Wharram Percy History

Wharram Percy History
Wharram Percy is the most thoroughly studied deserted medieval village in Britain. The village lies in a wooded valley on the slopes of the Yorkshire Wolds, in an area of wonderful scenic beauty - indeed, it is worth coming here just for the scenery!
The area was first settled in the Bronze Age, though there is evidence of cultivation at Wharram Percy as early as the Neolithic period. By the Iron Age at least two farms were established here, and by the mid Roman period this had grown to five. Finds of Roman material suggests the presence of a villa nearby. The village grew through the Anglo-Saxon and Viking period, and by the 9th century there was corn mill followed by a small chapel.

During the early medieval period there were two manors at Wharram, one held by the Chamberlain family, the other by the powerful Percy's, lords of Northumberland. It was this final connection that gave the village its name, Wharram Percy (the 'Wharram' part of the name refers to the bends of the valley site).

In the 13th century the Percy's obtained the Chamberlain manor, and the Chamberlain manor house (the South Manor) fell out of use. We know there was a church at least as early as the 14th century, for in 1327 Haltemprice Priory near Hull was granted the right to name the priest here. It is an easy assumption to think that villages such as Wharram Percy were deserted because of the devastating Black Death in the mid-14th century, but this is not the case. The lord of the manor died from the plague in 1347, but the village continued to grow after a lull, reaching 30 houses by 1368, when there was a mill, corn barn, and kiln here.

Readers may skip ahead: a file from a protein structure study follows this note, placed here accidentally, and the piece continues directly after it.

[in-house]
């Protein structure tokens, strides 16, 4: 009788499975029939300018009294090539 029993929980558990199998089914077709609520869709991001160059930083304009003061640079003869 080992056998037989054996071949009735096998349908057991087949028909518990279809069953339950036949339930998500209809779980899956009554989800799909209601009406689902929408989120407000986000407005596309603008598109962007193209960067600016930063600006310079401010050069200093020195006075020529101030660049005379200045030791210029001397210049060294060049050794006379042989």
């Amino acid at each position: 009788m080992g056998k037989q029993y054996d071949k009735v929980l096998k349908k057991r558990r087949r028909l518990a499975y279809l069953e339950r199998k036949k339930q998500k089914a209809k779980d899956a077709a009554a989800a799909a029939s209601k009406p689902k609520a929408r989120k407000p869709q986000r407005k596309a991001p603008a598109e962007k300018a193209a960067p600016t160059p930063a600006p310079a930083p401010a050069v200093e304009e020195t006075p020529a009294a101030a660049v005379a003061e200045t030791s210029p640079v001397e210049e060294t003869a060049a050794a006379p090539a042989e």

But the prosperity of the growing community came to a halt when the Hilton family purchased the manor in 1403. The Hiltons began to convert the estate from farming to sheep pasture. By 1458 the population had shrunk to 16 households, and in 1500 the final four families were evicted and their houses pulled down. A solitary farm continued in operation near the church, and the estate passed through a number of absentee landlords over the following centuries. Finally in the late 18th century Sir Charles Buck built a new farmhouse and new outbuildings. We can see those buildings today, but apart from the ruined church they are all that remains of the village.

On the plateau above the church are the foundations of over 30 simple rectangular houses, their outlines easily visible. The earthworks of the North Manor are visible, as are the remains of medieval peasant houses built on top of the earlier South Manor. Interpretation panels explain the layout of the site and tell the story of its rise and eventual fall into obscurity. Beside the church is the peaceful medieval mill pond.

As for the church, it stands roofless to the sky, an evocative reminder of the long history of settlement and decay on this site. St Martins is probably the most thoroughly studied parish church in England, and foundation outlines of long-lost parts of the church show the full extent of the building at the height of its prosperity in the Middle Ages.

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